For the last 60 years, the issue of Palestinian refugees has been held out as one of the principal obstacles to peace. In truth, the problem could have been resolved years ago if the Arab states had not preferred to use them as pawns in the conflict with Israel.

The United Nations took up the refugee issue and adopted Resolution 194 on December 11, 1948. This called upon the Arab states and Israel to resolve all outstanding issues through negotiations either directly, or with the help of the Palestine Conciliation Commission established by this resolution. Furthermore, Point 11 resolves:

"that refugees wishing to return to their homes and live at peace with their neighbors should be permitted to do so at the earliest practicable date, and that compensation should be paid for property of those choosing not to return and for loss of or damage to property which under principles of international law or in equity should be made good by Governments or authorities responsible. Instructs the Conciliation Commission to facilitate the repatriation, resettlement and economic and social rehabilitation of refugees and payment of compensation..." (emphasis added).

The emphasized words demonstrate that the UN recognized that Israel could not be expected to repatriate a hostile population that might endanger its security. The solution to the problem, like all previous refugee problems, would require at least some Palestinians to be resettled in Arab lands. Furthermore, the resolution uses the word "should" instead of "shall," which, in legal terms, is not mandatory language.

The resolution met most of Israel’s concerns regarding the refugees, whom they regarded as a potential fifth-column if allowed to return unconditionally. The Israelis considered the settlement of the refugee issue a negotiable part of an overall peace settlement.

As President Chaim Weizmann explained: "We are anxious to help such resettlement provided that real peace is established and the Arab states do their part of the job. The solution of the Arab problem can be achieved only through an all-around Middle East development scheme, toward which the United Nations, the Arab states and Israel will make their respective contributions." Read more ..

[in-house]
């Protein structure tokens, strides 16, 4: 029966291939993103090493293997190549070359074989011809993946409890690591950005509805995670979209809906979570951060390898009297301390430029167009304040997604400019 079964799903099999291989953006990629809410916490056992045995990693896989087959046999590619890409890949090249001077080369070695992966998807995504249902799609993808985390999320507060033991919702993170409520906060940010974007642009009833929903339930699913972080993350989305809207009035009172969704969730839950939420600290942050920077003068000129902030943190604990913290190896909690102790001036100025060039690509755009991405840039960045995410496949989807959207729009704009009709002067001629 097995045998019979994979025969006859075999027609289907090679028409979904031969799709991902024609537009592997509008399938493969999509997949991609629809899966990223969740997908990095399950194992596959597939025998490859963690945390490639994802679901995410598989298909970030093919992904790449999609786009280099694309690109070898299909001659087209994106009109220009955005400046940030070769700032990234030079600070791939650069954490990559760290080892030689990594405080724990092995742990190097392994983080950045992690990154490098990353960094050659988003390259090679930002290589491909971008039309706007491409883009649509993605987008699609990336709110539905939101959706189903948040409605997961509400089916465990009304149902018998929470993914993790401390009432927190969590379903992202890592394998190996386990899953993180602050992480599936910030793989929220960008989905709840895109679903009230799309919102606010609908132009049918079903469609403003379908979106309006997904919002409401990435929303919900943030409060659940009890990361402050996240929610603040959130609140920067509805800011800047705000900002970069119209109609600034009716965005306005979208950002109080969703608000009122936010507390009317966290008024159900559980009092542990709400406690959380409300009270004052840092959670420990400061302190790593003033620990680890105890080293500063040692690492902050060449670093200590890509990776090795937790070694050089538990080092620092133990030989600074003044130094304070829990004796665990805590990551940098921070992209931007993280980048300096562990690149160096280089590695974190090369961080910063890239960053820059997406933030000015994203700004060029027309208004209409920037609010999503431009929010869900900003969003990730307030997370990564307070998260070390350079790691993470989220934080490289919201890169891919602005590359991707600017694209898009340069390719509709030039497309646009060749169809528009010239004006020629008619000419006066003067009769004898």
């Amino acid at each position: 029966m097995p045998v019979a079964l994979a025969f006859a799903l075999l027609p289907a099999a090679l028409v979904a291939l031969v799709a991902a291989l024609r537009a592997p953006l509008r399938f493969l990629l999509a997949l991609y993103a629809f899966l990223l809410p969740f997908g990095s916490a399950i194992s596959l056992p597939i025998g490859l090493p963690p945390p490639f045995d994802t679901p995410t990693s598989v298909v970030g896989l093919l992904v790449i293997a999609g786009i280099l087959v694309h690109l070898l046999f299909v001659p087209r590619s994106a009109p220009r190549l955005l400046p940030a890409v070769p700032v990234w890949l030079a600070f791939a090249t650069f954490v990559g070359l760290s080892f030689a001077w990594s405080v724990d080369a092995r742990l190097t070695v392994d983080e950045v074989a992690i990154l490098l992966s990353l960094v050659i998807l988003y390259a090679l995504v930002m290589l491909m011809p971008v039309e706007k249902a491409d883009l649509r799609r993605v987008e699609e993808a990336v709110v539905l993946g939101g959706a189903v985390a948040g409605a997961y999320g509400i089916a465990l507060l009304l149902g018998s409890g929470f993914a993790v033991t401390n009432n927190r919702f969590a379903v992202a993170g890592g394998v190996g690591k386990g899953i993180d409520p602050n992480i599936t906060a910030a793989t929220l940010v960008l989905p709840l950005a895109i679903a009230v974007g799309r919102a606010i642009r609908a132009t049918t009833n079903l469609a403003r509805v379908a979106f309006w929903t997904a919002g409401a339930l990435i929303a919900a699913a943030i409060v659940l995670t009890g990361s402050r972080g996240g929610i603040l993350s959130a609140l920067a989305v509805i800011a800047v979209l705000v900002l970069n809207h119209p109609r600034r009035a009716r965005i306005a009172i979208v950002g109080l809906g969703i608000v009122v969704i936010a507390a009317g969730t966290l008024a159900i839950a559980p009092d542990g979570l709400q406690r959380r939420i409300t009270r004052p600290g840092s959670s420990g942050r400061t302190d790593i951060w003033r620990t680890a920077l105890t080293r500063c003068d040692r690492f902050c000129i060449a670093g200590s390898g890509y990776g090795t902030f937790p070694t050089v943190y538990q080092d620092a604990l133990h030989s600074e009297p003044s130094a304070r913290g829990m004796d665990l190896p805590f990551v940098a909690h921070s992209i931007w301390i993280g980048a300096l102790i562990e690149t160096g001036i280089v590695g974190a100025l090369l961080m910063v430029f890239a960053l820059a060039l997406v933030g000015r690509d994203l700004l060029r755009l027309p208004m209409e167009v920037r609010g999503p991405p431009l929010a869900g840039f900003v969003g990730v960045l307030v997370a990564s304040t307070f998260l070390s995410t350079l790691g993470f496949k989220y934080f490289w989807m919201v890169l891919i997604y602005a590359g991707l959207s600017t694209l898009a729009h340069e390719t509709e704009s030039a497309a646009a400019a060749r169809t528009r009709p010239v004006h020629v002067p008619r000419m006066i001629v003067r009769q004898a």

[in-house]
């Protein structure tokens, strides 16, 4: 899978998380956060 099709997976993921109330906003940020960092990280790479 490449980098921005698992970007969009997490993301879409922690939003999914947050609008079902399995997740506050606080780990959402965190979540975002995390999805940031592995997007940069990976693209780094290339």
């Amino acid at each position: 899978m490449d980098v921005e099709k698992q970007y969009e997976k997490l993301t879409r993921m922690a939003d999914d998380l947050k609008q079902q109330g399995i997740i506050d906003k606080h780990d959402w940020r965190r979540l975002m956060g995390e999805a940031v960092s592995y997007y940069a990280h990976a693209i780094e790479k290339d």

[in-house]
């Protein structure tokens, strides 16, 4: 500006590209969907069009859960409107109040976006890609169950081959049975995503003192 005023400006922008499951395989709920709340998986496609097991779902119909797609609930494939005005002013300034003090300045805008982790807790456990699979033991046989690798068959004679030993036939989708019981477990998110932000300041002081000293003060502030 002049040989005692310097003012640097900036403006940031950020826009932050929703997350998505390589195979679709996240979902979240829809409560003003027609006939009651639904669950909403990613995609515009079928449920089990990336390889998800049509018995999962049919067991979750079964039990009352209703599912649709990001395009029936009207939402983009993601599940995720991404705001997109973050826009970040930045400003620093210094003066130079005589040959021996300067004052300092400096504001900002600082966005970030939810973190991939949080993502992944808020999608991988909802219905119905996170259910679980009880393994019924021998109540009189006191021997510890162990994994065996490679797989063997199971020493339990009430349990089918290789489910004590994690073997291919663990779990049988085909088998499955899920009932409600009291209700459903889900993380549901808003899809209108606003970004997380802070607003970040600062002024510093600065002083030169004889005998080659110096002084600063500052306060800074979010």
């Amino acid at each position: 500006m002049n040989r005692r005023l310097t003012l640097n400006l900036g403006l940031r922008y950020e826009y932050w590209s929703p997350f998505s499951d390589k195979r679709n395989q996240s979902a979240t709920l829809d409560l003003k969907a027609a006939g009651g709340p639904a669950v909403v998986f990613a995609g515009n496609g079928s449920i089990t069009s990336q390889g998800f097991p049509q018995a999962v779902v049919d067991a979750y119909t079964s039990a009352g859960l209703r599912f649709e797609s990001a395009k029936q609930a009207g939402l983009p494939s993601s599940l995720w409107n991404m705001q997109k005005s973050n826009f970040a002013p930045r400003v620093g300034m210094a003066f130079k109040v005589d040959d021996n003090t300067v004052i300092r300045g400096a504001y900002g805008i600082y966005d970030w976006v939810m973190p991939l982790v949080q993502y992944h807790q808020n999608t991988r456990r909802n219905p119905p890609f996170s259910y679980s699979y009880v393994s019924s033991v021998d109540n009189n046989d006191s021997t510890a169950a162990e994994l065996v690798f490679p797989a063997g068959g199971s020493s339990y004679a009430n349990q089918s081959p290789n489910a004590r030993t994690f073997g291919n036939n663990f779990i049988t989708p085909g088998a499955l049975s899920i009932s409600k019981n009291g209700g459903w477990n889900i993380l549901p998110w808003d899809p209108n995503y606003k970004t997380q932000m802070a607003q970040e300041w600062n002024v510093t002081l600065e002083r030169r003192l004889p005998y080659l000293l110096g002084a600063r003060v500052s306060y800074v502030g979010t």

Edge on Healthcare

McCain is Right on Health Care

May 12th 2008

Headshots Contribs - Star Parker right crop
Star Parker

A gold star goes to John McCain for his just-released plan for reforming American health care.

Analysts will pick apart details and surely find shortcomings, but directionally, McCain's approach is on the money. Contrary to the vaporous rhetoric of change offered by the Democrats, he proposes real structural health care reform.

The plan boldly takes on key problems in how we deliver health care that contribute to out-of-control cost escalation. According to a recent University of Minnesota study, health insurance premiums have increased over recent years ten times faster than personal incomes—by 30 percent from 2001 to 2005.

The key salvo is aimed at the central pillar of our health care system—tax-subsidized employer-provided health care. About 70 percent of Americans obtain their health care at their place of work.

McCain's plan offers a $5,000 tax credit to families and $2,500 to individuals to purchase health care on their own. This would end the inherent inequity of some people receiving tax-free health care from their employers, while others who are on their own or working for small businesses purchase it with after-tax dollars. Read more ..


Election Edge

Is Pastor Wright Really Reaching Out to Jewish Voters?

May 5th 2008

Headshot - Barack Obama headshot
Barack Obama